Sunday, January 13, 2008

Governor: No crisis from prison understaffing - move along, nothing to see here

Texas' shortage of prison guards, which in some cases has resulted in three correctional officers supervising 500 inmates in a dorm setting and recently forced the closure of a wing at the Dalhart unit, isn't a "crisis," says Governor Perry, contradicting Sen. John Whitmire who'd used that word earlier in the week.

Retorted the Austin Statesman editorial board, "It would be tragic if proof of a crisis arrived in the form of a prison riot that overran, and perhaps murdered, guards." Indeed, it would be both "tragic" and preventable. Gov. Perry and the Legislature have been warned of this growing dilemma for several years, but in 2007 preferred to construct new prisons (that we probably can't staff) instead of addressing the lack of guards at current ones.

On Thursday at the Texas Public Policy Foundation's legislative issues seminar, I asked House Corrections Chair Jerry Madden in the public Q&A how they planned to staff new prisons when they're so short on guards now. He replied that new prisons would be built near larger population centers to make it easier to hire guards. I didn't follow up, but larger population centers also have a much higher cost of living than Dalhart, Palestine, or Livingston - I'm not sure that will necessarily solve the problem.

The Statesman's Mike Ward, whose earlier reportage first revealed the Dalhart-wing closure, pointed out that thousands of trusties - who perform routine guard functions and frequently are allowed free passage in TDCJ vehicles to run errands outside facilities - are eligible for parole and could be immediately released. Sen. Whitmire believes that as many as 11,000 convicts who've already been approved for parole - but who're waiting for paperwork to be processed or for access to required treatment programs - could possibly be released in the short term to reduce overcrowding. Reported Ward ("Speeding release of parolees could ease guard shortage, lawmakers say," Jan. 12):

Although guard shortages have been building for several years, primarily because of low pay and poor working conditions, the magnitude of the current problems took some state leaders by surprise this week when it was disclosed that a 300-bed wing in a Panhandle prison had been closed because there weren't enough guards to staff it. And although lawmakers began talking Thursday about how to remedy the situation, nobody was suggesting a pay raise for correctional officers. Legislative analysts said a pay hike that correctional officers are seeking is not currently possible because it could cost upward of $500 million, a big-ticket item not in the state budget.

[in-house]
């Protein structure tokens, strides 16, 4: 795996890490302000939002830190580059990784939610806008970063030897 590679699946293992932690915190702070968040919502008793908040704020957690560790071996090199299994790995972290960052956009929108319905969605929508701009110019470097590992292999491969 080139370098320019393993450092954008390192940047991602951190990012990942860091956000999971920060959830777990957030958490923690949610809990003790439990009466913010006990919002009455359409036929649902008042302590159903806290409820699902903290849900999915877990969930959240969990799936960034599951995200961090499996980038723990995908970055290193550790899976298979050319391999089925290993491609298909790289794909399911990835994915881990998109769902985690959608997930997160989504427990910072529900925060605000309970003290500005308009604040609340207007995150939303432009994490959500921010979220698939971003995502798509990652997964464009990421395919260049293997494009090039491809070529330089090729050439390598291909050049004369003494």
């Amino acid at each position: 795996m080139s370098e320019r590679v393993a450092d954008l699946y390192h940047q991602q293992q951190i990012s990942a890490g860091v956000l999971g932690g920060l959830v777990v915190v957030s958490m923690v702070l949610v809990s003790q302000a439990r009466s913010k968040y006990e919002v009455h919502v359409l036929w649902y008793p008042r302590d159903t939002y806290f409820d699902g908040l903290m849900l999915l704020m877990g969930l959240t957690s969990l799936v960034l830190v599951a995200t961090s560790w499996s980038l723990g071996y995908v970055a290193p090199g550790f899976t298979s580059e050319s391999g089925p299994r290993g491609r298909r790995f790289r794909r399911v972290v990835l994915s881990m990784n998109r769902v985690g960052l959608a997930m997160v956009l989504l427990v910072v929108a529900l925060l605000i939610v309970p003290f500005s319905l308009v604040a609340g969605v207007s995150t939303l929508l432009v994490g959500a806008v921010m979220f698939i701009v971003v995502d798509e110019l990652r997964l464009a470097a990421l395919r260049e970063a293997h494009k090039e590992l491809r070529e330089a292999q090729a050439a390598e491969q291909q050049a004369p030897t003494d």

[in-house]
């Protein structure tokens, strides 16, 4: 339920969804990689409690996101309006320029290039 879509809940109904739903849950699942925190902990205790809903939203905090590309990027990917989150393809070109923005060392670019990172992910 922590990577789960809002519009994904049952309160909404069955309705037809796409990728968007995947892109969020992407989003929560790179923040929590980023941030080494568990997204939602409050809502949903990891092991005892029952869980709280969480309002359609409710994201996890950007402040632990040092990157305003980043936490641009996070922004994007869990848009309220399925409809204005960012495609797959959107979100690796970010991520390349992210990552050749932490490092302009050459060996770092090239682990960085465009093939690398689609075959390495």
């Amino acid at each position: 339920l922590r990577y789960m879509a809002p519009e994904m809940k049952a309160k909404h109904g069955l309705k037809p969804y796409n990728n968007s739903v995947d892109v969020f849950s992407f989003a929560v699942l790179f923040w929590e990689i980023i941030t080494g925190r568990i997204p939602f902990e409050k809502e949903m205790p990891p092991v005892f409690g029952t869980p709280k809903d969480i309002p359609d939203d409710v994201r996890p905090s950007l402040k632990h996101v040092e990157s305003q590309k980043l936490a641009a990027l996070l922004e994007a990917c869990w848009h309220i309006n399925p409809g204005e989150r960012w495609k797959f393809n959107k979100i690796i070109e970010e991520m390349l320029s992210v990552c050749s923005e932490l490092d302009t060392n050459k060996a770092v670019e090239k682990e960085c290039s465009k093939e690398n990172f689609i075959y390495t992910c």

"In my judgment, we have thousands of people locked up who don't need to be there," said Whitmire, D-Houston, chairman of the Senate Criminal Justice Committee.

"Last year, there were 6,200 trusties in the system — the lowest, lowest-risk offenders — and 5,700 of those were parole-eligible. But they were still locked up. ... There were 1,500 that were already approved for parole with a release date for next summer.

"Why not go ahead and process them out, drop the population of the system so we have enough correctional officers to properly cover shifts?"

Trusties are the lowest-risk, lowest-security prisoners in the system, and they often are assigned jobs helping run the units, including cooking, laundry and filing.

"These are the inmates who are helping staff these units, and I have to wonder whether they (prison officials) want to keep them there just to keep the units running," Whitmire said. "The public safety danger now is really not over whether to let these already paroled inmates get out — it's about not doing anything."

In the past, suggestions of speeding up releases have triggered criticism from prosecutors and victims' groups who insist that freeing thousands of convicts is not the best way to address prison problems.

Two decades ago, they note, such a decision resulted in a spike in violent crime in Houston and other areas, triggering a backlash for longer sentences and more prisons.

Madden, chairman of the House Corrections Committee, agreed that the already approved parolees still in prison should be reviewed.

"We shouldn't let anyone out of prison who shouldn't be out, but I would urge (prison and parole officials) to look at this," said Madden, R-Richardson. "We must ensure that we have safe staffing levels in our prisons — which I can't say now that we do at some sites — and closing some additional wings of some units seems a wise way to stretch the short staff farther."